Arthur Brooks an economist has just written a book, reviewed here (and I should make clear that I have only read the review) which outlines that in general in the United States leftwing people give less to charity than rightwingers. The use of this to bash the left in the United States has already started , it forms a useful counterpoint one might think to the oft repeated theme that blue states are much more orientated towards family values than red states.
Brooks's research though is in my view highly difficult to sustain. What he is really tieing together is religious faith and charity- NOT political views and charity- he finds for instance the worst givers are secular conservatives. Secondly as the review addresses there are difficulties to do with what exactly counts as charitable giving within his model- giving to a church does but it hardly seems fair to chastise an atheist for not giving money to a church. Furthermore there are problems with the way that the data was collected- what we may be seeing is that religious people are more willing to declare their giving than atheists- not that they give more.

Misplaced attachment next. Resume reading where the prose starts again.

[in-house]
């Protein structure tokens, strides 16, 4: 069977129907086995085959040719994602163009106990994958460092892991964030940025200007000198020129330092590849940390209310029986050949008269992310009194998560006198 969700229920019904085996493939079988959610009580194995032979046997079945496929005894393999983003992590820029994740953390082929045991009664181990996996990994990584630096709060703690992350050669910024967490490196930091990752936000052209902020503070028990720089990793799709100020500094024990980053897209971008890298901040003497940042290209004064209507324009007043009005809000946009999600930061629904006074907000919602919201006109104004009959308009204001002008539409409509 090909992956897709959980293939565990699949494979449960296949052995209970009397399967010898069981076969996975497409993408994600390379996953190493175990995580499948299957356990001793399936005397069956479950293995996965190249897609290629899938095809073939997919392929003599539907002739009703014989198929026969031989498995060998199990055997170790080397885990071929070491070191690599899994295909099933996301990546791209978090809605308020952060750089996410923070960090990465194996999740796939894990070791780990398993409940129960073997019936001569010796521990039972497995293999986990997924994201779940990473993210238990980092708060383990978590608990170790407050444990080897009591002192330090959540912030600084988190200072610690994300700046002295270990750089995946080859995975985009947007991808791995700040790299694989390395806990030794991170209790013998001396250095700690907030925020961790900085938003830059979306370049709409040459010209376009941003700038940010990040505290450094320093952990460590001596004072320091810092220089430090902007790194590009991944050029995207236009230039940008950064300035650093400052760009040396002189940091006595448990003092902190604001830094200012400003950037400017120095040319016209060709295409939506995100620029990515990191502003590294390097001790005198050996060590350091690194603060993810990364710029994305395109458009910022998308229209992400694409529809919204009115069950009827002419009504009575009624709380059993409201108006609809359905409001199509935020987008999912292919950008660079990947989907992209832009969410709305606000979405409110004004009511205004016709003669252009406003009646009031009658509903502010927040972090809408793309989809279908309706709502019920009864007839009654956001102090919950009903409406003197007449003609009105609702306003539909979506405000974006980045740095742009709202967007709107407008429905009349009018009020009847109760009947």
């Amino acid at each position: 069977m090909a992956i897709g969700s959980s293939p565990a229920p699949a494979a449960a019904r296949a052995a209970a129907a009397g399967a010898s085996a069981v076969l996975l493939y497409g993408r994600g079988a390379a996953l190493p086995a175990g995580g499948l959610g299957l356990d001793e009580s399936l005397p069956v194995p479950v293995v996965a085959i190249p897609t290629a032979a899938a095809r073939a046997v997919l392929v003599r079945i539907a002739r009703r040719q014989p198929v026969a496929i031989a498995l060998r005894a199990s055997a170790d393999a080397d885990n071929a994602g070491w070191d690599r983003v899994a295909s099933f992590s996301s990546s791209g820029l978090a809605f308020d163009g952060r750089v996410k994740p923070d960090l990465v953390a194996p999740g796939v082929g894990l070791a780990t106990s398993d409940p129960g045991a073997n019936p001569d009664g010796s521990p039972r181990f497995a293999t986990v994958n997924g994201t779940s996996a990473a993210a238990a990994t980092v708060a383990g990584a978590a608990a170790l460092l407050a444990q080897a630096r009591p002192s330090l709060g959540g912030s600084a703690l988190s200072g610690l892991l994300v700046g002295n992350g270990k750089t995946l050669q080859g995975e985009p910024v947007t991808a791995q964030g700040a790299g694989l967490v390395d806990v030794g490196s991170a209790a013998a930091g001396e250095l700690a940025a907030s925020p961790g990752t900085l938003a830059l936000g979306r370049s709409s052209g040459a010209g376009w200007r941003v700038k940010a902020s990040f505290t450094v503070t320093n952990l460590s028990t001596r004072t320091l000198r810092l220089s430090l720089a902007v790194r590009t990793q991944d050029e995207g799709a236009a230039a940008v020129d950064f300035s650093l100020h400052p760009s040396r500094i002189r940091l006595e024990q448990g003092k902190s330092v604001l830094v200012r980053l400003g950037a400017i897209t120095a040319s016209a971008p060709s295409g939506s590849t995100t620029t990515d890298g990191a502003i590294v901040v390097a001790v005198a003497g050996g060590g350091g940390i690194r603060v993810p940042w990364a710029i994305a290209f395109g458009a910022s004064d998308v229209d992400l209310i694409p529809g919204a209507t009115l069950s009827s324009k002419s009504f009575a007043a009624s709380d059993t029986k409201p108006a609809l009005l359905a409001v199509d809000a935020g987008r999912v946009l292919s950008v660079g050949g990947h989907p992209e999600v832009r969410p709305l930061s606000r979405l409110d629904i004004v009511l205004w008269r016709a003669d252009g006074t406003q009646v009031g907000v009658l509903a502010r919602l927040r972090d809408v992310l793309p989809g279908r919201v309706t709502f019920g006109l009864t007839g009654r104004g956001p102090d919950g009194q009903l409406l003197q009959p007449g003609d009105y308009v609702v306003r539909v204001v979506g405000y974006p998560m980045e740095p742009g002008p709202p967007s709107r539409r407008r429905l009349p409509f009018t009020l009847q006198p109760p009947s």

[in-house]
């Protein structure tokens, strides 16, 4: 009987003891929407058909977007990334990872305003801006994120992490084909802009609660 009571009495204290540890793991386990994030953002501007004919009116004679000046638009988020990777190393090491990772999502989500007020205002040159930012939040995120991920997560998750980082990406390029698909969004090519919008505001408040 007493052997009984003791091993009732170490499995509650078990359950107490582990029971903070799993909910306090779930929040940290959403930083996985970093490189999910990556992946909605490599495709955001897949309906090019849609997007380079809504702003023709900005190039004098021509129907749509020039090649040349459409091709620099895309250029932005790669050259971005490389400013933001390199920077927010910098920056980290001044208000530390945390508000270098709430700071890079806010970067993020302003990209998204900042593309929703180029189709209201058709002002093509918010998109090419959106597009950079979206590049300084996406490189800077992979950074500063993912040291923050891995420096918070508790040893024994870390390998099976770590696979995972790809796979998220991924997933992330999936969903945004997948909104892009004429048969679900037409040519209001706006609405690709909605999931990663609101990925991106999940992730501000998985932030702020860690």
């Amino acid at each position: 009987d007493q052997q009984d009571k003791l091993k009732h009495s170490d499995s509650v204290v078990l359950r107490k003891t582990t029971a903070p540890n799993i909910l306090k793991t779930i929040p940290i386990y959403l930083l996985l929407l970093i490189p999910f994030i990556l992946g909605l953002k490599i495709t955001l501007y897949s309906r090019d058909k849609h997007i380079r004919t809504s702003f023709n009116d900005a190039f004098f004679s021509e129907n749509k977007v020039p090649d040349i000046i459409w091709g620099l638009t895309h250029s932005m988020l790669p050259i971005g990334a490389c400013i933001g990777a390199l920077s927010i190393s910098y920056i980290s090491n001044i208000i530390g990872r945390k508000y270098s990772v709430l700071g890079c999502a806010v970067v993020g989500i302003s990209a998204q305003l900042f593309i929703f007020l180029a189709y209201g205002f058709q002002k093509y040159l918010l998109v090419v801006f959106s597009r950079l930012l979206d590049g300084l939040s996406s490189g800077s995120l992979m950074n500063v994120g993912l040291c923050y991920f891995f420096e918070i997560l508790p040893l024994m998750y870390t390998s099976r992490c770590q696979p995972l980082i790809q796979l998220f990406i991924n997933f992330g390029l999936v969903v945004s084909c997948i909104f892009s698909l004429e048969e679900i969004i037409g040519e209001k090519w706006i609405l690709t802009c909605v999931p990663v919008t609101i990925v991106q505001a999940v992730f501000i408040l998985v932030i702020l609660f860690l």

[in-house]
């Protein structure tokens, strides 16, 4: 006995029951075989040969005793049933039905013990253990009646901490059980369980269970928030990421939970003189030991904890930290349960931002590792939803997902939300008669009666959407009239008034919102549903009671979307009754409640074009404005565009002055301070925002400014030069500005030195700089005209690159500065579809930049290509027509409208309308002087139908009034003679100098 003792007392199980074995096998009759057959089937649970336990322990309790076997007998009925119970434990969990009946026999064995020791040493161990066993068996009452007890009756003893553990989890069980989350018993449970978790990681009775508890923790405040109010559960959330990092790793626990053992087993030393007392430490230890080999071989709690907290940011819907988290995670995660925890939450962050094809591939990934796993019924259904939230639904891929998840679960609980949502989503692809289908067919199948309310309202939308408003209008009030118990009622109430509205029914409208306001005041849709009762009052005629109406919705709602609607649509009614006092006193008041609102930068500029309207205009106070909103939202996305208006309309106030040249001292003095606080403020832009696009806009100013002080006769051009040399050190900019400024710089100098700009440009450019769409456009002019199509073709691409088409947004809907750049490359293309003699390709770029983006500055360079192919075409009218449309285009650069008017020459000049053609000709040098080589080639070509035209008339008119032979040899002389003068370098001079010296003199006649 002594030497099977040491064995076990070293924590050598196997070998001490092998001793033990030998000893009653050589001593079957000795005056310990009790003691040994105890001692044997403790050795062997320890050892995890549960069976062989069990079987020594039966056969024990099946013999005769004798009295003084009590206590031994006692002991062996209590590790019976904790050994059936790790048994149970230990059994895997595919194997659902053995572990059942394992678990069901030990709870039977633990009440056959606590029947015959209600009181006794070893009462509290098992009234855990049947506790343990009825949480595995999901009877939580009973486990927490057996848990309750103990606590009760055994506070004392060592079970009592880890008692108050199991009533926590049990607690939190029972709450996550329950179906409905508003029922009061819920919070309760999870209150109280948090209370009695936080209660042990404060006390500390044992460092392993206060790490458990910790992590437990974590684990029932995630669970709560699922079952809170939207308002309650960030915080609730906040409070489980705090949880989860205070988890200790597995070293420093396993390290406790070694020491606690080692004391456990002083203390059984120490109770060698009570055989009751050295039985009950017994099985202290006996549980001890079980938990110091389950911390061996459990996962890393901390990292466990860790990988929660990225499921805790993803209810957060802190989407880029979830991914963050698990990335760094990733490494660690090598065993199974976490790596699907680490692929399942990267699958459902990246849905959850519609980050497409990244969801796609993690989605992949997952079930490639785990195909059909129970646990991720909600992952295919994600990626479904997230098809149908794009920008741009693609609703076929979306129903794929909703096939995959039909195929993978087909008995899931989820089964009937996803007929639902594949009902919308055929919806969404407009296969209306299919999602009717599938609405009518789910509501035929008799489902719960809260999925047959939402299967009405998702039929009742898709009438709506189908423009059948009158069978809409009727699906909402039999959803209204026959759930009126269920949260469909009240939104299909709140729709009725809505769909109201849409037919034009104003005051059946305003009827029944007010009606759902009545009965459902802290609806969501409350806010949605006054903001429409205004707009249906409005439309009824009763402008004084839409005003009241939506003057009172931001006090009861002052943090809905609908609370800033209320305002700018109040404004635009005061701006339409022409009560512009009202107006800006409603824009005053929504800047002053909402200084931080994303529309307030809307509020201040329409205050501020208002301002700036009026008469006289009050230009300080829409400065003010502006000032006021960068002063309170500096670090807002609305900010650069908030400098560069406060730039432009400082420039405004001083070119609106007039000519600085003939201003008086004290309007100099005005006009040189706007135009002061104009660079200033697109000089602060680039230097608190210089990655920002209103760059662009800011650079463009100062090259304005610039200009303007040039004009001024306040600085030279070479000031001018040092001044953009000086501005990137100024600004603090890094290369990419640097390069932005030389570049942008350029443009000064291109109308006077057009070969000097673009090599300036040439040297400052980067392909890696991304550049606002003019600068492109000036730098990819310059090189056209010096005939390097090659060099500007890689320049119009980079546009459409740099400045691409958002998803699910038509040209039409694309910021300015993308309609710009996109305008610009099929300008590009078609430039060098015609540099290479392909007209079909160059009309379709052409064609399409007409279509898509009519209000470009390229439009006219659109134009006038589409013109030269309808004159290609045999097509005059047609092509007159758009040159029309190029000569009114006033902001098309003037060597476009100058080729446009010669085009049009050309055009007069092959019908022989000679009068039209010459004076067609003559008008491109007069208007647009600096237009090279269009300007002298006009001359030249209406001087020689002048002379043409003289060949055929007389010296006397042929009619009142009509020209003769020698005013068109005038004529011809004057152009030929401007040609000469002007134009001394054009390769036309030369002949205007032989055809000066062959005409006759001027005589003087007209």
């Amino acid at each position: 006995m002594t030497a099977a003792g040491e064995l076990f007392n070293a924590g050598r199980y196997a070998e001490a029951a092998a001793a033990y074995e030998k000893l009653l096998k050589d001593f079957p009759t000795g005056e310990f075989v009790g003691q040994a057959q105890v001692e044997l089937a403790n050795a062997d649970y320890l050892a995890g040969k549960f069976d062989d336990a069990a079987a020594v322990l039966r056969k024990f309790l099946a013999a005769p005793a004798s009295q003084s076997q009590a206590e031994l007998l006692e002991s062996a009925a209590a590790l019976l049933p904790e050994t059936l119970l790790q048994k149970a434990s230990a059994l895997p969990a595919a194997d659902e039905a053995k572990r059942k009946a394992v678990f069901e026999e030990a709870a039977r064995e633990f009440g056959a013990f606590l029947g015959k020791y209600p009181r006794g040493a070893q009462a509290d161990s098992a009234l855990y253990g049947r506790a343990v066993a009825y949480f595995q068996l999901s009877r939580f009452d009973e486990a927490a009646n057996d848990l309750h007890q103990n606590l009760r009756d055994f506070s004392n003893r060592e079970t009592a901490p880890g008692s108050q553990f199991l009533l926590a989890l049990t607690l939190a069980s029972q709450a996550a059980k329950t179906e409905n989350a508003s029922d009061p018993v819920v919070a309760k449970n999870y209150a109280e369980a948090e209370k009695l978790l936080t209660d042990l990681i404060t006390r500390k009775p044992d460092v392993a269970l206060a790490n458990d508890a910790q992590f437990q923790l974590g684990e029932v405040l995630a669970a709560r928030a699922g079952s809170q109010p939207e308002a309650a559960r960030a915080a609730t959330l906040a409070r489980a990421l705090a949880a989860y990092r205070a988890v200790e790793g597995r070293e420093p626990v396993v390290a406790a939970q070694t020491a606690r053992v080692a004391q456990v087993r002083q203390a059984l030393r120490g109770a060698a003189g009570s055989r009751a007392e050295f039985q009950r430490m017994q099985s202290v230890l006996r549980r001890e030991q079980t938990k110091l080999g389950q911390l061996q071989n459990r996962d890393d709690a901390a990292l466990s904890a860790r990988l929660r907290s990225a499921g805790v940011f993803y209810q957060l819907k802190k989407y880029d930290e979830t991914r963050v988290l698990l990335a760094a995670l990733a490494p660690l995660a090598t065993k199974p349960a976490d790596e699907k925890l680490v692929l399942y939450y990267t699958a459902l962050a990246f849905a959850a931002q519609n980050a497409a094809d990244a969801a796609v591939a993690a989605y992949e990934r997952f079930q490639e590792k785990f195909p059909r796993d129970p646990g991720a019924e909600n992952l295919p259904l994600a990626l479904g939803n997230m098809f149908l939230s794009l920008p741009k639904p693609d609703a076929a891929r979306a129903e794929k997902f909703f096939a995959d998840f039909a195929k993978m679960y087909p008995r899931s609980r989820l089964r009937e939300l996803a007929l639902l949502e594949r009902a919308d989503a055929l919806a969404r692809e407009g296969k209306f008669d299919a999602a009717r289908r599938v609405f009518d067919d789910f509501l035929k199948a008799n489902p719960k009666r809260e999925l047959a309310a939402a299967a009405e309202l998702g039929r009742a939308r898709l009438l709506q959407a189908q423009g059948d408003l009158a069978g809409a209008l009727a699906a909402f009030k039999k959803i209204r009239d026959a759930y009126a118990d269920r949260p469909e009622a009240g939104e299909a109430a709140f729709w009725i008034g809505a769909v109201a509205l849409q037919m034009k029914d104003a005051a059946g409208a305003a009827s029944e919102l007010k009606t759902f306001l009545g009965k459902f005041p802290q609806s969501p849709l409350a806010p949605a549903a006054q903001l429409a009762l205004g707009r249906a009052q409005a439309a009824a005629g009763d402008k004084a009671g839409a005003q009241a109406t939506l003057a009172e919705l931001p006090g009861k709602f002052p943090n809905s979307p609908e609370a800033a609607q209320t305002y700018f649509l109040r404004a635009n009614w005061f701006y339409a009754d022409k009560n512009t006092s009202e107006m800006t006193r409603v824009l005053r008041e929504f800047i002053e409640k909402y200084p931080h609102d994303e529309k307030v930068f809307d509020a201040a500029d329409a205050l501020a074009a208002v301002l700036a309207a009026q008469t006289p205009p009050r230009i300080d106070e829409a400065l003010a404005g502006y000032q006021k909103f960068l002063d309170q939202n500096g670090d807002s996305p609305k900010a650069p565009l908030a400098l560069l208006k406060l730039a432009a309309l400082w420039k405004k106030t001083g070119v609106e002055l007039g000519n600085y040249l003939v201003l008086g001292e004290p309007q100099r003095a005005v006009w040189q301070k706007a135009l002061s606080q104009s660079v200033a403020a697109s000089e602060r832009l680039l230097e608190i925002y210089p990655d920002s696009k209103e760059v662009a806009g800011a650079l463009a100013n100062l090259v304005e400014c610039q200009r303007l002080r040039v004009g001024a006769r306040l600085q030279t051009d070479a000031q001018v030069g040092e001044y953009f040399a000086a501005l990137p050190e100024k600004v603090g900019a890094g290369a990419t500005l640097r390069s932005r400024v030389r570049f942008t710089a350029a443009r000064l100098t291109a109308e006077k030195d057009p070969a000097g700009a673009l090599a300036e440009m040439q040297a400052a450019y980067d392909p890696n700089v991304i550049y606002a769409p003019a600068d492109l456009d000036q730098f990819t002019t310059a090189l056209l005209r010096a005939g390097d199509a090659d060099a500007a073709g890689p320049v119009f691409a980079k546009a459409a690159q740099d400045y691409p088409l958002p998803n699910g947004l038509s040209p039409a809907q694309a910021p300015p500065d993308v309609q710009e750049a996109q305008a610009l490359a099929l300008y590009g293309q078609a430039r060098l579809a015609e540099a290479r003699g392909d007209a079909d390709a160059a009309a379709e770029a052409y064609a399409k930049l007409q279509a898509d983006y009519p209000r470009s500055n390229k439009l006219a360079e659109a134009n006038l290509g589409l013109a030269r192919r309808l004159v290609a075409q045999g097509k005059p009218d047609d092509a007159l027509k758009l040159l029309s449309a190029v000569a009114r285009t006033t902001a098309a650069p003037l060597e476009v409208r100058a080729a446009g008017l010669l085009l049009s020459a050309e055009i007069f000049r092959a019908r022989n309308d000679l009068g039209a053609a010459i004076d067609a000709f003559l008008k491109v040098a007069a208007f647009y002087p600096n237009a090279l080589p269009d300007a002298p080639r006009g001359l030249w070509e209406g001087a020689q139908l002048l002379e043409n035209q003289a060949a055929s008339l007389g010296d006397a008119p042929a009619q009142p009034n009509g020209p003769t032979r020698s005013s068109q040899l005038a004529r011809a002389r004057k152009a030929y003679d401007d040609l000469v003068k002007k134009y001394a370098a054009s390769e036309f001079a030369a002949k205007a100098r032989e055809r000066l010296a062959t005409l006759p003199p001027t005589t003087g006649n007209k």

There is one factor that I think the review misses though, and perhaps Brooks misses too, and that is the difference between small town America and big city America. It would strike me as intuitive that people in smaller less anonymous communities are more likely to be forced by social pressures to give to charity than people in huge anonymous cities.
Overall despite these doubts, there probably is a link between religion and charitable giving- rather than bashing Liberals or atheists over the head for this- its worthy thinking about charitable giving as one of the positive things that can come out of a profound religious faith. There are downsides to such a faith as well- the willingness to follow leaders of those faiths wherever they lead and the willingness to be as Dave Cole outlines not merely prejudiced but vindictive. Yet this evidence about charity shows how that kind of compulsion, that kind of moral imperative can drive actions which all would accept as good and kind. It is incumbent sometimes upon those of us who are not religious to remember studies like this that suggest religion sometimes provides a road for people to go to perform acts of great altruism and moral courage which aid others in their route through life.